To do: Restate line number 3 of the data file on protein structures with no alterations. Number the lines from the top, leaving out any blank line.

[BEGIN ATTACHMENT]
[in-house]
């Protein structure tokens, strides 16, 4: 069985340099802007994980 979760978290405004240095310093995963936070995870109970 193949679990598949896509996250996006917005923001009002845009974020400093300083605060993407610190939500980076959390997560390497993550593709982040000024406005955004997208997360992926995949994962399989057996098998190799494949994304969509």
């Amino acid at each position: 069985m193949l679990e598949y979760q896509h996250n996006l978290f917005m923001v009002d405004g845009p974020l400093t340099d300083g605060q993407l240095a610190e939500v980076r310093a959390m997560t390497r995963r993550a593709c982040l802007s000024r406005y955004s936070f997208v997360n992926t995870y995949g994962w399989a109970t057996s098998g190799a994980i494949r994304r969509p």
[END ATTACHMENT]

């Amino acid at each position: 069985m193949l679990e598949y979760q896509h996250n996006l978290f917005m923001v009002d405004g845009p974020l400093t340099d300083g605060q993407l240095a610190e939500v980076r310093a959390m997560t390497r995963r993550a593709c982040l802007s000024r406005y955004s936070f997208v997360n992926t995870y995949g994962w399989a109970t057996s098998g190799a994980i494949r994304r969509p």